As heartbreaking stories of tornado victims who have lost it all continue to emerge, do-gooders have been inspired to donate their time and money to help. But as the number of philanthropists coming forward increases, so too is the number of scammers looking to make a buck, the U.S. Department of Justice reports.
The National Center for Disaster Fraud, established in 2005 to deter and prosecute Hurricane Katrina fraud relief, is amping up its security measures in the wake of the twisters hitting the Midwest and the South.
"Many individuals feel compelled to contribute to victim assistance programs and organizations across the country," the Department of Justice said in a release. "The Department of Justice and the FBI remind the public to apply a critical eye and do its due diligence before giving to anyone soliciting donations on behalf of tornado victims."
To help point donors in the direction of legitimate charities that are actually helping those in need, the DOJ has issued a list of guidelines to consider.
Read through our slideshow of the top five tips to consider before contributing money to a charity claiming to help tornado victims.
If you come across a fraudulent relief organization, or believe you have been a victim of fraud, contact the National Center for Disaster Fraud by phone at 866.720.5721 or via email at firstname.lastname@example.org.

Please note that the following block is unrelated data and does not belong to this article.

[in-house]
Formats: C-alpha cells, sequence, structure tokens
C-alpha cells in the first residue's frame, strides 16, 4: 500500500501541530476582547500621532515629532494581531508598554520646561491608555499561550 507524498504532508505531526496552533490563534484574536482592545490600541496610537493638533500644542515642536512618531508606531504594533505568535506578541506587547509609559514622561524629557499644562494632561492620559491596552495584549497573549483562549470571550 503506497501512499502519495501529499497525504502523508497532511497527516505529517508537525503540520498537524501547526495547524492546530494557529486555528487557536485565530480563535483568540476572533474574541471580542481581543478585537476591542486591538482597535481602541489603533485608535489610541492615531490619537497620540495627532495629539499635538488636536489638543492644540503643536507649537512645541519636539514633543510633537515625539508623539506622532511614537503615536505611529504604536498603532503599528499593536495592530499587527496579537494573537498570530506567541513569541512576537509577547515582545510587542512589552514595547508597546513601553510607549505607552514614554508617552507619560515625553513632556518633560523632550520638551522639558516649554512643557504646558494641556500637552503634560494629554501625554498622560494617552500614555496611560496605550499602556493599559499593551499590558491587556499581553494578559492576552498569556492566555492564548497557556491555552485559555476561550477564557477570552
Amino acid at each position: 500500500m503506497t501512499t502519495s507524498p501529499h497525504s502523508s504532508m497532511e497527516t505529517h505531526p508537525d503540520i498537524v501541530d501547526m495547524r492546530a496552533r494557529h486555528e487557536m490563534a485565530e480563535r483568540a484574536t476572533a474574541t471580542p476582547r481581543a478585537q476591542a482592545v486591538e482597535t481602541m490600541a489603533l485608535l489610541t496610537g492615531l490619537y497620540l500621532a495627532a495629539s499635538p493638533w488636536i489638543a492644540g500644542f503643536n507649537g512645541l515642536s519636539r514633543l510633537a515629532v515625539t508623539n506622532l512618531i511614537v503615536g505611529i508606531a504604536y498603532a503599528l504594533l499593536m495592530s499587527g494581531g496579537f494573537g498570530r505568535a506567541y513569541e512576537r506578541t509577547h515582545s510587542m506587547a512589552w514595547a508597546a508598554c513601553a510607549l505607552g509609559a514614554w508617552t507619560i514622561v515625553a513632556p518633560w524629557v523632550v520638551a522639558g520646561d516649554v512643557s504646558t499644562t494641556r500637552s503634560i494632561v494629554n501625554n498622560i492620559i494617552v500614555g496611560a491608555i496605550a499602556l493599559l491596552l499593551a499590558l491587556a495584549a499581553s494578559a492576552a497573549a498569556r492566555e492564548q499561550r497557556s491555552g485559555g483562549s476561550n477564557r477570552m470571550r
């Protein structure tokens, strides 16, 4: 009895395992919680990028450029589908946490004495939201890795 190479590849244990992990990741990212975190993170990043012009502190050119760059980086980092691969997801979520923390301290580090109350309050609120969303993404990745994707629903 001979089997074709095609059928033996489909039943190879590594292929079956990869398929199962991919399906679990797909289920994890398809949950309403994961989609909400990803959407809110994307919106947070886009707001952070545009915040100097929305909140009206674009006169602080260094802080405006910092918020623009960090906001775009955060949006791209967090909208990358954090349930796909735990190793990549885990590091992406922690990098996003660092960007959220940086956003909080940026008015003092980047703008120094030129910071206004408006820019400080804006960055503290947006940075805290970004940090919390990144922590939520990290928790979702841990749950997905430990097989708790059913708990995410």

For a list of relief organizations taking action in the affected regions, click here.SLIDESHOW:
While it may be tempting to click on photos of the tornado destruction attached in an email, be cautious. The Department of Justice warns that fraudulent organizations may include files that contain viruses.
Even if an organization has the words "Salvation" or "Relief" in the name, that doesn't mean that it's legitimate, the Department of Justice warns. Often times, scammers will just change one word of a well-known charity to trick donors to give to the fake organization that they've set up.
Fraudulent charities put the heat on to donate, legitimate charities don't, the Department of Justice said in a release. If a representative claiming to call from a nonprofit uses coercive tactics, don't submit to the pressure.
The safest way to give to an organization is by check, credit card or debit card. The Department of Justice recommends avoiding cash donations, if possible.
While most legitimate charities maintain websites ending in .org, according to the Department of Justice, that's still not enough of an indication that you should trust the people you're dealing with. Anyone can obtain a .org, Ken Berger, CEO of Charity Navigator, told The Huffington Post in December, so make sure to verify that the nonprofit is in fact registered as a 501c3.